Intel Battlemage reportedly headed our way before Black Friday

Intel Arc A750 Limited Edition graphics card
(Image credit: Future)

Intel Battlemage will be the second modern generation of graphics card out of Intel, and likely to arrive before the end of the year. But when, exactly? Only Intel knows for sure, but new industry info points to a release date sometime before Black Friday. For non-Americans, the Battlemage launch is alleged to be sometime before November 29.

ComputerBase reports that Battlemage will turn up before Black Friday citing "industry circles" at Embedded World 2024. 

The Battlemage architecture will be used across desktop graphics cards of the grade we could be interested in for a spot of PC gaming, which puts it much higher on my list of 'things I'm interested in' from Embedded World 2024. 

The event is actually dedicated to low-power chips, and Intel has announced six new embedded GPUs over there. These aren't anything new for us gamers, just a rehash of Alchemist GPUs intended for edge systems, but it is surprisingly to see a 225W GPU make an appearance. For AI, no doubt.

To some extent, this Black Friday information is nothing ground-breaking. It's our understanding that Intel would aim to release Battlemage sometime in the second half of 2024, and with December mostly a write-off due to big holidays and breaks, sometime before the end of November seems like a given. That said, this rumour would suggest that there's no hint of a delay to Battlemage at this moment. Though, again, only Intel knows for sure.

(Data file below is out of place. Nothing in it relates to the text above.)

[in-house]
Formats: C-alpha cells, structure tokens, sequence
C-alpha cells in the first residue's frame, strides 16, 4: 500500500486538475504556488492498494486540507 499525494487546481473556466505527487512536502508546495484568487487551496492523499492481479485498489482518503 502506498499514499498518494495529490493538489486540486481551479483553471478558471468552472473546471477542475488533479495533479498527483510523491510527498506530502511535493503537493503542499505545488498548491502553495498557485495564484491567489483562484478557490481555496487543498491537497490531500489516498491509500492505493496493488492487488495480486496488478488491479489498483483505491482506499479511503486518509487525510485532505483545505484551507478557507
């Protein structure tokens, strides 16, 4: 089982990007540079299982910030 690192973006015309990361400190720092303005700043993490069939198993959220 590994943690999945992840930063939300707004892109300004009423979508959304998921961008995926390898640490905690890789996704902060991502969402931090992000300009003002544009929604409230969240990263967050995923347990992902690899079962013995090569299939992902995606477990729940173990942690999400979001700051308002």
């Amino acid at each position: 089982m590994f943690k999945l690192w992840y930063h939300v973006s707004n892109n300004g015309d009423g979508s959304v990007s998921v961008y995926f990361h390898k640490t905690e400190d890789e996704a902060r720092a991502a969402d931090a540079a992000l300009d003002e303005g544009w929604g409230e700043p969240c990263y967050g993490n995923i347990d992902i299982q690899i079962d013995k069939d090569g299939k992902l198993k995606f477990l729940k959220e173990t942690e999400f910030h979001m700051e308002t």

Intel confirmed that Battlemage is up-and-running in its labs earlier this year. That means the actual silicon is working, but whether the actual graphics cards are ready yet is another thing entirely. That relies on Intel's own product line production—Intel produced the first wave of Arc A750 and Arc A770 Limited Editions cards itself—and its partners, which generally produce all of the Arc cards available today. Intel only managed to convince a few manufacturers to jump on Arc early on, and it's likely hoping to win over a few more with Battlemage.

The most important person Intel has to win over with Battlemage is you. Alchemist was shaky at launch, got a bit better with time, and ended up, briefly, as a half-decent budget graphics card with a whole lotta VRAM for the money. Nowadays, however, it struggles to compete with AMD's more recent RX 7600. Battlemage will have to do better, and that's a tough job versus AMD and Nvidia, though the latter hasn't really a great budget GPU to its name right now. The good news for Intel is that all those driver issues won't (or shouldn't) be coming back. Those kinks have been ironed out—that should still apply to all the future Arc products too.

Intel will be aiming higher than purely cheapo budget GPUs with Battlemage. Speaking to Arc guru Tom Petersen last year, he gave the impression he'd like to see Intel's graphics division be more profitable. I took from that a desire to offer more performance and therefore charge more money for its cards. The Arc A770 should've performed better, hence the oddly sizeable spec, but ultimately Intel couldn't justify charging any more for it.

It'll be exciting to see if Intel gets there, or if instead it's another long wait until third-gen Celestial comes around.


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Jacob Ridley
Senior Hardware Editor

Jacob earned his first byline writing for his own tech blog. From there, he graduated to professionally breaking things as hardware writer at PCGamesN, and would go on to run the team as hardware editor. Since then he's joined PC Gamer's top staff as senior hardware editor, where he spends his days reporting on the latest developments in the technology and gaming industries and testing the newest PC components.